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Dr Lauren Bird

Dr Lauren Bird

Contact details

Email: Lauren dot Bird at warwick dot ac dot uk
Tel.: +44 (0) 24765 75979
Room: R3.32 (Ramphal Building)

Office hours:

*Online on Microsoft Teams*

Tuesdays 9:05-9:55, Wednesdays 12:05-12:55.

Lauren is on parental leave until December 2022

Assistant Professor


Hons. BA History, Celtic Studies and English (University of Toronto); MA Postcolonial Studies (Goldsmiths College, University of London); MSc Demography and Health (London School of Hygiene and Tropical Medicine); PhD Epidemiology and Public Health (UCL).



My research interests combine approaches from social epidemiology, demography and sociology to investigate health and child development. I am particularly interested in gender dynamics in families, social inequalities in health, family structures and implications for family well-being and child development. My work combines sociological theories with quantitative techniques to analyse birth cohort and panel studies in the UK.

Of particular importance to me are power dynamics and structures of inequalities and how these forces shape individuals. I am particularly passionate about this outside of my research in terms of equity in education and university life and have been a member of several relevant committees in the past on improving university culture.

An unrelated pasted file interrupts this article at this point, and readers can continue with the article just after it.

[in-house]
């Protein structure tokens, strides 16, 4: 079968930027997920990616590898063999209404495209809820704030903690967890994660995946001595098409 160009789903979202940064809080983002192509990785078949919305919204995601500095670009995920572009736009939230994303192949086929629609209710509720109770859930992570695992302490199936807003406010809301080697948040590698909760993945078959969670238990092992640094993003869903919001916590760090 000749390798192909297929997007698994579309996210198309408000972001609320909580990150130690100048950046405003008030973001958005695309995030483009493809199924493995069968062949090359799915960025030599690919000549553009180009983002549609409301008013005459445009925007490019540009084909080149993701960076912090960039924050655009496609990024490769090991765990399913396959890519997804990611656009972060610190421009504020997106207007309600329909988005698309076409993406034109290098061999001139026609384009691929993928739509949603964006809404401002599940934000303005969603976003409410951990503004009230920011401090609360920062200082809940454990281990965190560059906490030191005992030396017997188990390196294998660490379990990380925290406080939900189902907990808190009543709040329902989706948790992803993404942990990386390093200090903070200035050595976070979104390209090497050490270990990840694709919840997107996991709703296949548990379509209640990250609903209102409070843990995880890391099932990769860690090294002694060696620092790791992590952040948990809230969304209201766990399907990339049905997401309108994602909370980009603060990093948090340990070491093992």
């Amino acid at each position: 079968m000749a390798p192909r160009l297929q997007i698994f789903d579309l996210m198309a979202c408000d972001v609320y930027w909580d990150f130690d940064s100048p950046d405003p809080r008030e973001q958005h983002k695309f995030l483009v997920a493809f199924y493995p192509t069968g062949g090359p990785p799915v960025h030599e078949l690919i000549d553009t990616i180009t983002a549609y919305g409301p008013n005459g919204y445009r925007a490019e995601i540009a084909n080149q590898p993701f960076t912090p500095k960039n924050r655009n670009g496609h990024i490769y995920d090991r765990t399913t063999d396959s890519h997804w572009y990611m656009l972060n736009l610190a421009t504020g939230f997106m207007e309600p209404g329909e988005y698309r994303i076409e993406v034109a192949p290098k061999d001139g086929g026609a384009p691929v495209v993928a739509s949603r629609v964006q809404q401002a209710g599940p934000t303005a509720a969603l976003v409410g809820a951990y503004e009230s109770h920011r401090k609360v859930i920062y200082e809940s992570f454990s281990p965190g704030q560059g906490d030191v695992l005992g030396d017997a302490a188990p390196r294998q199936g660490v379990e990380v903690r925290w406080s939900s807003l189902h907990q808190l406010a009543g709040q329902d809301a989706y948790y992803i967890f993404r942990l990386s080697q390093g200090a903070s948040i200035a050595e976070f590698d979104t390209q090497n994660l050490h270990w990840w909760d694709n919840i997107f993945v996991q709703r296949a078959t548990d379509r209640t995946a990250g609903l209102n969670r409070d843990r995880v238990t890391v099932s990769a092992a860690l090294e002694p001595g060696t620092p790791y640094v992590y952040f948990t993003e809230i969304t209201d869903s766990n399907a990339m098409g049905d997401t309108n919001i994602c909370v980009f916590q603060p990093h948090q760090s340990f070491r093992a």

• Dawson, A., Pike, A., & Bird, L. (2015). Associations Between Parental Gendered Attitudes and Behaviours and Children’s Gender Development Across Middle Childhood. European Journal of Developmental Psychology, 0(0), 1–20.
  • Dawson, A., Pike, A., & Bird, L. (2015). Parental Division of Household Labour and Sibling Relationship Quality: Family Relationship Mediators. Infant and Child Development, 24(4), 379–393.
  • McMunn, A, Bird, L., Webb, E., Sacker, A. (2020) Gender divisions of paid and unpaid work in contemporary UK couples. Work, Employment and Society, 34(2), 155–173.
  • Bird, L., Sacker, A., & McMunn, A. (2020). Relationship satisfaction and concordance in attitudes to maternal employment in British couples with young children. Journal of Social and Personal Relationships.